Now Reading
Kids and Art: We Need your Imagination!

Kids and Art: We Need your Imagination!

Article by Lisa Cinar of Draw me a Lion, who wants to cultivate a strong imagination and a lifelong love of art, not just for art’s sake, but for smart’s sake.

I grew up in Germany. Some of the best parts of my childhood involved sitting at the dining room table, colouring or drawing with my mom. “Mom, can you draw me a Horse?…Can you draw me a Mermaid? Can you draw me a Lion?” My Mom drew and made lots of things with me. She always encouraged me to be creative and use my imagination. This is really what started it all. I was allowed to paint with different kinds of paints, markers and pencils, and always praised for my drawings. My mom also never tired of reading me books with beautiful pictures that I would study intently. Even after I could read myself, she continued to read to me, which I loved. I would listen and imagine. She would read and act out the various characters with her voice.

imagination lisa cinar draw me a lion kids and art

A Life of Imagination and Art

In the winter we’d make potato stamps and drip wax on a piece of paper, then colour over it with water colour. In the fall we’d collect leaves and chestnuts from the park and make little figurines out of them with toothpicks. In the spring and summer my mom would set me up outside on the porch with some water colours and paper. No matter what time of the year, my mother and I had fun creating and looking at different little works of art. Art wasn’t something that was only done on a certain day; it was just part of life.

Many years later my location had changed several times, but some things hadn’t. I sat at a table in Vancouver making drawings while getting my BFA in Visual Arts. After graduating I wrote and illustrated two picture books of my own.

Inspiring Othersimagination lisa cinar draw me a lion kids and art

In 2010 I started I Heart Picture Books, a blog on children’s picture book illustration. I was soon teaching the subject at my former place of study, The Emily Carr Institute of Art & Design. When I started teaching, students would come up to me after class and tell me how much fun they’d had, and I realized how much fun I had inspiring others to be creative and use their imaginations.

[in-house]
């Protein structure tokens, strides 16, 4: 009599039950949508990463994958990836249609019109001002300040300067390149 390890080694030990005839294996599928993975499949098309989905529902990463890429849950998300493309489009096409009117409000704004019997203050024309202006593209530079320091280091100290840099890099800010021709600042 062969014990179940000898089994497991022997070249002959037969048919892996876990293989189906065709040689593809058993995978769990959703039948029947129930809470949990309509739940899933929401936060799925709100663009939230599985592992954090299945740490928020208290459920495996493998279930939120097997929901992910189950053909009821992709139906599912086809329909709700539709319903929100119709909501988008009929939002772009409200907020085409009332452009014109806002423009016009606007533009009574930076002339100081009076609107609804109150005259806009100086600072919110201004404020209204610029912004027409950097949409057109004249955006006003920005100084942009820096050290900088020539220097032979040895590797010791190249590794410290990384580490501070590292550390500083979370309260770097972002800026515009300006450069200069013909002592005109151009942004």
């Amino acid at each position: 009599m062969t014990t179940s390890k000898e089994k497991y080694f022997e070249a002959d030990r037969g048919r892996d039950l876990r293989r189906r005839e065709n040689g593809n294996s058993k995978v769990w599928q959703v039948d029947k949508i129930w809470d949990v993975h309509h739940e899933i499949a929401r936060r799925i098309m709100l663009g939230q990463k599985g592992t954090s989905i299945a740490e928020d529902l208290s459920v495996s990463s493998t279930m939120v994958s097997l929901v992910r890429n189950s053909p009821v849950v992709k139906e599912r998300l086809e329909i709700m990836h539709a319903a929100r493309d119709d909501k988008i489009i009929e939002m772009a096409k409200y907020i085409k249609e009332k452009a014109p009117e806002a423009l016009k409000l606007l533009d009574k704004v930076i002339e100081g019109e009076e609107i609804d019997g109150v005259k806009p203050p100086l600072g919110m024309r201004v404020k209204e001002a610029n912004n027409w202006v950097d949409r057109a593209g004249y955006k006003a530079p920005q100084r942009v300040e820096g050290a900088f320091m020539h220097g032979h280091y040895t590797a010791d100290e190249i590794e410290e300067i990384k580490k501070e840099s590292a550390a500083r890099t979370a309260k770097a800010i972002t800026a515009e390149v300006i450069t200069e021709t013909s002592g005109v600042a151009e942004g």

I had found my calling, so I sat down and wrote a business plan. I wanted to create a line of prints, cards and activities to be enjoyed by kids and parents together. What better way to complete the circle? That’s how Draw me a Lion was born. It was created out of my never ending passion for drawing, colouring, and creating things, and my wish to inspire kids and adults to create images and stories on their own. It also came out of my strong conviction of the importance and benefits of creativity in any ones life.

We Need Your Imagination

imagination lisa cinar draw me a lion kids and artI believe that by being surrounded by art, making things and working together to create things, the imagination grows strong. This helps us to think creatively not just when it comes to our artistic endeavours, but life in general. A strong imagination helps us think outside the box. It lets us create new images, new stories and of course most importantly, new ideas! And ideas, as we all know, are priceless. My motto: We need your imagination! Who is we?; Only the world!

How do you nurture creativity and build a strong imagination in your own children? Leave us a reply and share your tips.

Lisa Cinar is the local author and illustrator of the picture books The Day it all Blew Away and Paulina P. for Petersen. She is also teaching three classes on the subject of children’s book writing and illustration at The Emily Carr Institute of Art & Design. Recently she launched an online-shop called Draw me a Lion. It carries limited edition prints, colouring posters, postcards, cards, and a very cool ‘Story Activity Kit’. Everything in the line is lovingly designed and assembled by Lisa herself and printed in the Vancouver area.

View Comment (1)
  • This is exactly what I have tried to do, and what my parents did with me when I was growing up. They gave us the opportunity to be creative and left the rest to us. They provided the materials and the space to work freely, and never dictated or limited what we could create. That sometimes meant a messy “rumpus room,” a tonne of paper snippings on the floor, missing tools and nails from the workshop, outside stuff coming inside, and things strung up, taped up, tacked up and sewed up that really shouldn’t have been. They gave us “real” clay, paint, tools, scissors, indian ink, material, colored wires, cardboard and lots and lots of paper. Then they gave us information, trust and quiet encouragement. Yay Mom and Dad! I love you both…
    – Melissa Bennett Knights

Leave a Reply

Your email address will not be published.

Established in 2009, is an online resource providing urban, hyperlocal information on what to do and what's new for families in Metro Vancouver. 

© 2021 Crisp Media Inc.

Scroll To Top